God will *STIR* up PEOPLE to BUILD His CHURCH: Now in the first year of Cyrus king of Persia, that the word of the Lord by the mouth of Jeremiah might be fulfilled, the Lord stirred up the spirit of Cyrus king of Persia, so that he made a proclamation throughout all his kingdom, and also put it in writing, saying, "Thus says Cyrus king of Persia: All the kingdoms of the earth the Lord God of heaven has given me. And He has commanded me to build Him a house at Jerusalem which is in Judah. Who is among you of all His people? May his God be with him, and let him go up to Jerusalem which is in Judah, and build the house of the Lord God of Israel (He is God), which is in Jerusalem." (Ezra 1:1-3)
The purpose of the book of Ezra is to describe the restoration of the people of God after the Exile. This begins with the people’s return and the rebuilding of the temple (Ezra 1–6) and continues with Ezra’s reinstitution of the Law (Ezra 7–10). The book of Ezra opens with the closing words of 2 Chronicles, for God’s plan was not finished. Judah had rejected Jeremiah’s warning, but the prophet’s words came true. God is at work in human history. His purposes will be accomplished, regardless of the nations’ activities.
God used Cyrus, king of Persia, to issue a proclamation permitting the Jews to return to Judah and to rebuild the temple in Jerusalem and to reestablish His people. Many years before his birth, Cyrus had been named by God and set apart for this high destiny (see Isaiah 44:28–45:13), and this illustrates the truth of Proverbs 21:1: “The king’s heart is in the hand of the Lord, like the rivers of water; He turns it wherever He wishes.”The point of these Scriptures is to assert that God was at work through this powerful ruler of the ancient world. He spoke to Cyrus through His Word (v. 2) and moved Cyrus in his inner spirit (v. 1). Through Cyrus, God was accomplishing His own will—that is, to graciously deliver His people from captivity. The God we serve is not only the God of Israel or Judah, but of the whole world!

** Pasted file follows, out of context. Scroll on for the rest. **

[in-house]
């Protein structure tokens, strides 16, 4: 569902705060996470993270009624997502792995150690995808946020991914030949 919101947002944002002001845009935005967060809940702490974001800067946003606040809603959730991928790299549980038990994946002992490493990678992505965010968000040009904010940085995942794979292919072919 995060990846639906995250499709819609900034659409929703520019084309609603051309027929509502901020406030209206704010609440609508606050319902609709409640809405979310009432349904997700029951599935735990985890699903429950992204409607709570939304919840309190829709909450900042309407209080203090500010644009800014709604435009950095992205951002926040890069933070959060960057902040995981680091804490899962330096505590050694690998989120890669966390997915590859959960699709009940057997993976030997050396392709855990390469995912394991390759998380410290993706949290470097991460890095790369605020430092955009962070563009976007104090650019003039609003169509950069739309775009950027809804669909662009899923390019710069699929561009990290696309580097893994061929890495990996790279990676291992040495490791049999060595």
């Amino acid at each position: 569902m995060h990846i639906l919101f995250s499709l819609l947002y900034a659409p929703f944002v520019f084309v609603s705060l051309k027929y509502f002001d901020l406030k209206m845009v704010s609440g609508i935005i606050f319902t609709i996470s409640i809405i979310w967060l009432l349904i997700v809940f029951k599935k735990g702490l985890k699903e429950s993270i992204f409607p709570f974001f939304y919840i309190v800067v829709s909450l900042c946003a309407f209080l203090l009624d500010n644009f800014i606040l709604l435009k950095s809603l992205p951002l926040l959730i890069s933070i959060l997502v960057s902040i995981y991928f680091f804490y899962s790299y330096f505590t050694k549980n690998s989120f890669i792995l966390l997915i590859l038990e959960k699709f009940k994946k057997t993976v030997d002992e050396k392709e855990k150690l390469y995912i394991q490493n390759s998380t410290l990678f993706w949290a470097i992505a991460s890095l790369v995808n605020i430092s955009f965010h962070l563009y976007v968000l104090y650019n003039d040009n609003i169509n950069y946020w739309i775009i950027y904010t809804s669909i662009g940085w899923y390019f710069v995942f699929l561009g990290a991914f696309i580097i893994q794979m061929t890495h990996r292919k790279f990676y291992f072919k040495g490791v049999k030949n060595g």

There are four important lessons that we can learn from this passage:
- First, rebuilding the temple in Jerusalem was God’s objective in the history of redemption at that point in time and God accomplished it as promised (see Jeremiah 25:12; 29:10).
- Second, God can use virtually any means to accomplish His purposes just as He used even a pagan king to fulfill Jeremiah’s prophecy that the Jews would return to the land after 70 years of exile (v. 1a).
- Third, the written word is a powerful tool used by God to accomplish His objective as Cyrus put his decree in writing and proclaimed throughout his kingdom (v. 1b).
- Fourth, the people of God as a whole are vital for accomplishing God’s purpose in this world as the Jews traveled back to Jerusalem to rebuild God’s temple (v. 5).